Florida Baptists come right beside those impacted by riots in Haiti

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The Florida Baptist Convention’s culture of serving “Right Beside You” was clearly lived out this week as riots in Haiti caused difficulties for mission teams and other individuals in the country. The unrest caused short-term mission teams from multiple states to be unable to leave on time and prompted some Florida Baptists individuals to cut their longer-term stays shorter than anticipated.

As of today, the Florida Baptist Convention has no known personnel on the ground in Haiti, said Dr. Craig Culbreth, East Region Catalyst for the Florida Baptist Convention.

He mentioned most church teams who were to leave for Haiti soon have now cancelled their trips.

Culbreth emphasized there are always risks when you travel overseas and encouraged teams not to be fearful but instead, to be prepared.

He pointed out the Florida Baptist Convention offers training to mission teams, which covers topics such as risk, safety, where teams should stay, dealing with foreign governments, as well as the importance of having trusted contacts at home as well as in the foreign country.

In addition, the Florida Baptist Convention also has a Crisis Action Team comprised of pastors, law enforcement individuals, as well as other highly trained experts in the area. This team can be activated when an emergency arises.

Culbreth remarked the Crisis Action Team was not activated for the unrest in Haiti, though certain team members were.

“The teams had food, water, and shelter. It was an inconvenience that they could not get out as scheduled but it was not an emergency,” he explained.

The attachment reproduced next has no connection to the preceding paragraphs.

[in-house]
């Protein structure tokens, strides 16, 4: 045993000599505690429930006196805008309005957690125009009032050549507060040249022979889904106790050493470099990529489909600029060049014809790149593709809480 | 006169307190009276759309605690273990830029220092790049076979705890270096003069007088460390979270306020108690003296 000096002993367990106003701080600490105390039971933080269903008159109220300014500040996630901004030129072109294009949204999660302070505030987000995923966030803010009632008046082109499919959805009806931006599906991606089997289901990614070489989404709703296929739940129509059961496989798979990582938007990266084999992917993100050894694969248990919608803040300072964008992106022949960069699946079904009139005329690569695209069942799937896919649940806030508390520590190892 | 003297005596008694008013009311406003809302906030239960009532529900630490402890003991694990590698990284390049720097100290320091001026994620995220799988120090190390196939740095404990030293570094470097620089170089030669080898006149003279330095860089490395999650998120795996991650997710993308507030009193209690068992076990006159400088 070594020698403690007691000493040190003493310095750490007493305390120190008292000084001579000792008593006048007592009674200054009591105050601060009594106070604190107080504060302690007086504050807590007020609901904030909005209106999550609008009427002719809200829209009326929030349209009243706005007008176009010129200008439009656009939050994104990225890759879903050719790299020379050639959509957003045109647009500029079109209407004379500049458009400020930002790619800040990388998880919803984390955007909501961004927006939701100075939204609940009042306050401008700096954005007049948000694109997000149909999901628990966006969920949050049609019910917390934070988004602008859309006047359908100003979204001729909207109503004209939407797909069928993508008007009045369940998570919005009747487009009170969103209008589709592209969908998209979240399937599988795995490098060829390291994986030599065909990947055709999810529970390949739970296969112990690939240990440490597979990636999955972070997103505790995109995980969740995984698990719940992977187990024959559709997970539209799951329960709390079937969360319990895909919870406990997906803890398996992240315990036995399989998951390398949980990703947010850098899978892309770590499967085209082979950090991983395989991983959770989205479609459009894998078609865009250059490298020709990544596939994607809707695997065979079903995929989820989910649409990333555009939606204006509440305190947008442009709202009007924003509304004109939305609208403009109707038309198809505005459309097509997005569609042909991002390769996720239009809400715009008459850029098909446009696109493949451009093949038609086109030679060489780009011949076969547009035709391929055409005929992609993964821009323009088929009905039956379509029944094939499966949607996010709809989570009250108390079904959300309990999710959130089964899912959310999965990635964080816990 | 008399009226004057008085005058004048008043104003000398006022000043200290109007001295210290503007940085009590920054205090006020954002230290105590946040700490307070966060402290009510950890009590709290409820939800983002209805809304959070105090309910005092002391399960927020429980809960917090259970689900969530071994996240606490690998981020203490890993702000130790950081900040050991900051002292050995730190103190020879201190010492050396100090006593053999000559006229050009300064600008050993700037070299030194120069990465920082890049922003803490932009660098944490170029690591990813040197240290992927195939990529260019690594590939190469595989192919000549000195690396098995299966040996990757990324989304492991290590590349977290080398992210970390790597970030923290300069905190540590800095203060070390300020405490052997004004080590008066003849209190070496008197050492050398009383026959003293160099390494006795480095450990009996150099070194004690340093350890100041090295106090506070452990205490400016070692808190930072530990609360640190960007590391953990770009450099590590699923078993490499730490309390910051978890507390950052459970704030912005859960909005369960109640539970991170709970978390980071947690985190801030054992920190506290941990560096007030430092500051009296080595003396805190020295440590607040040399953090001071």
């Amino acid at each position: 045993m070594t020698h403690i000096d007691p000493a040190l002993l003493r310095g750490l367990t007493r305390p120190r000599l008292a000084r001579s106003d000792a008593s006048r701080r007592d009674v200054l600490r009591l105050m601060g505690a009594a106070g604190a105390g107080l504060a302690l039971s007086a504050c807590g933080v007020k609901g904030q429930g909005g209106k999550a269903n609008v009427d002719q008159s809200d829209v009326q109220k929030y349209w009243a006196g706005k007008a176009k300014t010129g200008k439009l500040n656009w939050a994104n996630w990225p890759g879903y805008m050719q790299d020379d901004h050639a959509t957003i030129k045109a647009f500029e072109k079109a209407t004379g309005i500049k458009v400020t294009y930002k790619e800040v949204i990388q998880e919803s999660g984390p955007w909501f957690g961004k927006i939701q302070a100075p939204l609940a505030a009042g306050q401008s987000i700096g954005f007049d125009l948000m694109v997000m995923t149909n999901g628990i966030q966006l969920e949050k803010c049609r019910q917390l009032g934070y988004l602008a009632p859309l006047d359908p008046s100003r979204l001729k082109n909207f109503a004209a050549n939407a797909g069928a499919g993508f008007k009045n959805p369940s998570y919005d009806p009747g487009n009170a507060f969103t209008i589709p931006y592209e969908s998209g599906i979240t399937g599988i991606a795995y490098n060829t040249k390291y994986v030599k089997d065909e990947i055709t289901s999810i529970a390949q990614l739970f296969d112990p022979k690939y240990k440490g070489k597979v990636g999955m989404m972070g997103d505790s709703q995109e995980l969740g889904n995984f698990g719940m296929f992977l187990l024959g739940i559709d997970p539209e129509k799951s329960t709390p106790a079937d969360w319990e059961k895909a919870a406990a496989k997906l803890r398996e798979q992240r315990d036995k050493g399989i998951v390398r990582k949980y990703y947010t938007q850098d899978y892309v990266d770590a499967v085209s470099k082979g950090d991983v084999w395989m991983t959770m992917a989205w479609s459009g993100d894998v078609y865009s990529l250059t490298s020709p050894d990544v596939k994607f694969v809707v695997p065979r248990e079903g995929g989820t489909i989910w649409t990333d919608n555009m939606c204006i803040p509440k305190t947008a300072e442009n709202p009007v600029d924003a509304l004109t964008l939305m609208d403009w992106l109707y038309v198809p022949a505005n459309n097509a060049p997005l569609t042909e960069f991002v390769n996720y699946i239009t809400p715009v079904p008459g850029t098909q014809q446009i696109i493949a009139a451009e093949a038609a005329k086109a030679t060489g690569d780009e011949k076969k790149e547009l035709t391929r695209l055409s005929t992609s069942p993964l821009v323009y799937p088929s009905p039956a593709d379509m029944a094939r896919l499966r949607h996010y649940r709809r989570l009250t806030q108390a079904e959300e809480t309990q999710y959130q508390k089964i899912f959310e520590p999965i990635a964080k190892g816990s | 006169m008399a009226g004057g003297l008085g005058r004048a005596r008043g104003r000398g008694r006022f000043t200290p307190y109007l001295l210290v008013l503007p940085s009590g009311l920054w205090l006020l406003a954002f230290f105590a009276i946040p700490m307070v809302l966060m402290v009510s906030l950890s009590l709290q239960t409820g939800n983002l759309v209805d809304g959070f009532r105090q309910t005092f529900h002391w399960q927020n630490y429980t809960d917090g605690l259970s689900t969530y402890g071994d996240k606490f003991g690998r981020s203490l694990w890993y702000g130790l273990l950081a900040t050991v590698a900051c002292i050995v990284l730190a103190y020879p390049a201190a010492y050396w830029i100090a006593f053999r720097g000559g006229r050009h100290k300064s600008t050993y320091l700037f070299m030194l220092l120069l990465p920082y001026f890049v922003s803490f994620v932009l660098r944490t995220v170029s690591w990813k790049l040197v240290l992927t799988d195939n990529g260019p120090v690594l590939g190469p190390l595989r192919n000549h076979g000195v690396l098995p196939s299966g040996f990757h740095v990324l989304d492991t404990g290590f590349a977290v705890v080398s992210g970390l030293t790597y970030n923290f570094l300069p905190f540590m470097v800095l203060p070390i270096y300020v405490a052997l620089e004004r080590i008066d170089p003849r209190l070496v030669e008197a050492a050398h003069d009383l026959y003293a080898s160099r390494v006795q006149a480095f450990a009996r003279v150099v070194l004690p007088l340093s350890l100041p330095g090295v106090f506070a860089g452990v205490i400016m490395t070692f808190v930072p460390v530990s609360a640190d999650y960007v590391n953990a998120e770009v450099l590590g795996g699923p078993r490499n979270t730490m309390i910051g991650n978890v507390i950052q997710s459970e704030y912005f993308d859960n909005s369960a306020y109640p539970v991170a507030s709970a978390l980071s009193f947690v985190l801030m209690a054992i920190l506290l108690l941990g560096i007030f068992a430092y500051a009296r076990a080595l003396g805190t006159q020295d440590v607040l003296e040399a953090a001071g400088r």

FBC Russellville made headlines in local news outlets as word of the stranded team spread.

One such team stranded in Haiti was from First Baptist Church Russellville, in Russellville, Alabama. Florida Baptists stepped in and showed the culture of serving “Right Beside You” is shown to all in need around us.

Tim Martin, associate pastor of business administration at First Baptist Church of Middleburg, in Middleburg, Florida is the father of Patrick Martin, Russellville’s senior pastor, who was leading the stranded team. Pastor Tim Martin also serves on the state’s Crisis Action Team.

Martin said, “My son made the right decision to shelter in place [during the unrest].”

He explained the roadways between Jacmel, where the team was serving, and the airport in Port-au-Prince were blocked and unsafe for travel.

Martin stated, as a Florida Baptist pastor, he is grateful that the system Florida Baptists have in place, “Worked exactly as it should have.”

He also mentioned, “I am grateful to Craig [Culbreth] for giving up his time to help.”

Just as he trains teams to do, Culbreth initiated calls to key contacts which eventually led to the Russellville team’s extraction on Tuesday.

“God used what He has assembled here in Florida to take care of this.” Martin said.

He went on to add, “Things can happen anywhere. Florida Baptists proved that it does not matter who you are or where you are from, we are right beside you to help.”

Culbreth wants Florida Baptists to know, “People in Haiti still need the gospel. There are still needs there. We have to be sure not to forget that.”

Jennifer Cogley, Special Contributor, July 13, 2018

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